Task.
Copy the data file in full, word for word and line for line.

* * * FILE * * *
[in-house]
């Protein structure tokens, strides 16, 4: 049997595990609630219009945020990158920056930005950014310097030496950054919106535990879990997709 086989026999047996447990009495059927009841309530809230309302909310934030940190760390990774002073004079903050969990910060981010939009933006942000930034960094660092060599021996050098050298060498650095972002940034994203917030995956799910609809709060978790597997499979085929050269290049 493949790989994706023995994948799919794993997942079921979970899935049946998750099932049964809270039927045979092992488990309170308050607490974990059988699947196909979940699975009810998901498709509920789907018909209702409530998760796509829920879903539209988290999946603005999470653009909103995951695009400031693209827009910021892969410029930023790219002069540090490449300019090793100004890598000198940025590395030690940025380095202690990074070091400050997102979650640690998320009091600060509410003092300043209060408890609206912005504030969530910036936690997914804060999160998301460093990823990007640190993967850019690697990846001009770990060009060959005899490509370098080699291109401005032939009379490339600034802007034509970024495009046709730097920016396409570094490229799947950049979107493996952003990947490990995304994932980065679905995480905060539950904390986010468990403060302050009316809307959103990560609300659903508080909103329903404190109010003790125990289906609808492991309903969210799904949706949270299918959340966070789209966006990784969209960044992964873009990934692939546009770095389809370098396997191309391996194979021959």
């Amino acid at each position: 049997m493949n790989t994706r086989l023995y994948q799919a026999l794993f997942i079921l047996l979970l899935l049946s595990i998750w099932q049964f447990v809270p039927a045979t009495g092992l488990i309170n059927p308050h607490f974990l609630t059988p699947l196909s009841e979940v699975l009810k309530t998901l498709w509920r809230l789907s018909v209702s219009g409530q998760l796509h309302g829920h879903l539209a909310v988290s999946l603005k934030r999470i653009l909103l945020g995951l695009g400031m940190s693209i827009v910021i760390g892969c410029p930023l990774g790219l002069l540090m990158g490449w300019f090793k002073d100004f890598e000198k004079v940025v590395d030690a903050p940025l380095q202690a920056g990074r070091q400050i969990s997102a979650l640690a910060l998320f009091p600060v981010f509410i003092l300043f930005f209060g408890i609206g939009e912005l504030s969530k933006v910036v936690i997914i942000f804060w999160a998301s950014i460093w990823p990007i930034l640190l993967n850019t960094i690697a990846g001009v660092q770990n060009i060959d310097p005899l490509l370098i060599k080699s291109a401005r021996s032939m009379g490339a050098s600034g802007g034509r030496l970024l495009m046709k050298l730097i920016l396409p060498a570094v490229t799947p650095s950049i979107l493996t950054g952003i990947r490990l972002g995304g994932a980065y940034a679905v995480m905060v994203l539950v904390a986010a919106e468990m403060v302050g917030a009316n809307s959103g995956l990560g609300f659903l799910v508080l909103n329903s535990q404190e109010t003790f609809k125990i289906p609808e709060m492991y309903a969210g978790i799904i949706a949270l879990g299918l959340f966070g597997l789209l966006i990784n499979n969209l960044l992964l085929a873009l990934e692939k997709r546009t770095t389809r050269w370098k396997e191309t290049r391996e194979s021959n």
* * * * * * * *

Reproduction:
[in-house]
């Protein structure tokens, strides 16, 4: 049997595990609630219009945020990158920056930005950014310097030496950054919106535990879990997709 086989026999047996447990009495059927009841309530809230309302909310934030940190760390990774002073004079903050969990910060981010939009933006942000930034960094660092060599021996050098050298060498650095972002940034994203917030995956799910609809709060978790597997499979085929050269290049 493949790989994706023995994948799919794993997942079921979970899935049946998750099932049964809270039927045979092992488990309170308050607490974990059988699947196909979940699975009810998901498709509920789907018909209702409530998760796509829920879903539209988290999946603005999470653009909103995951695009400031693209827009910021892969410029930023790219002069540090490449300019090793100004890598000198940025590395030690940025380095202690990074070091400050997102979650640690998320009091600060509410003092300043209060408890609206912005504030969530910036936690997914804060999160998301460093990823990007640190993967850019690697990846001009770990060009060959005899490509370098080699291109401005032939009379490339600034802007034509970024495009046709730097920016396409570094490229799947950049979107493996952003990947490990995304994932980065679905995480905060539950904390986010468990403060302050009316809307959103990560609300659903508080909103329903404190109010003790125990289906609808492991309903969210799904949706949270299918959340966070789209966006990784969209960044992964873009990934692939546009770095389809370098396997191309391996194979021959």
């Amino acid at each position: 049997m493949n790989t994706r086989l023995y994948q799919a026999l794993f997942i079921l047996l979970l899935l049946s595990i998750w099932q049964f447990v809270p039927a045979t009495g092992l488990i309170n059927p308050h607490f974990l609630t059988p699947l196909s009841e979940v699975l009810k309530t998901l498709w509920r809230l789907s018909v209702s219009g409530q998760l796509h309302g829920h879903l539209a909310v988290s999946l603005k934030r999470i653009l909103l945020g995951l695009g400031m940190s693209i827009v910021i760390g892969c410029p930023l990774g790219l002069l540090m990158g490449w300019f090793k002073d100004f890598e000198k004079v940025v590395d030690a903050p940025l380095q202690a920056g990074r070091q400050i969990s997102a979650l640690a910060l998320f009091p600060v981010f509410i003092l300043f930005f209060g408890i609206g939009e912005l504030s969530k933006v910036v936690i997914i942000f804060w999160a998301s950014i460093w990823p990007i930034l640190l993967n850019t960094i690697a990846g001009v660092q770990n060009i060959d310097p005899l490509l370098i060599k080699s291109a401005r021996s032939m009379g490339a050098s600034g802007g034509r030496l970024l495009m046709k050298l730097i920016l396409p060498a570094v490229t799947p650095s950049i979107l493996t950054g952003i990947r490990l972002g995304g994932a980065y940034a679905v995480m905060v994203l539950v904390a986010a919106e468990m403060v302050g917030a009316n809307s959103g995956l990560g609300f659903l799910v508080l909103n329903s535990q404190e109010t003790f609809k125990i289906p609808e709060m492991y309903a969210g978790i799904i949706a949270l879990g299918l959340f966070g597997l789209l966006i990784n499979n969209l960044l992964l085929a873009l990934e692939k997709r546009t770095t389809r050269w370098k396997e191309t290049r391996e194979s021959n």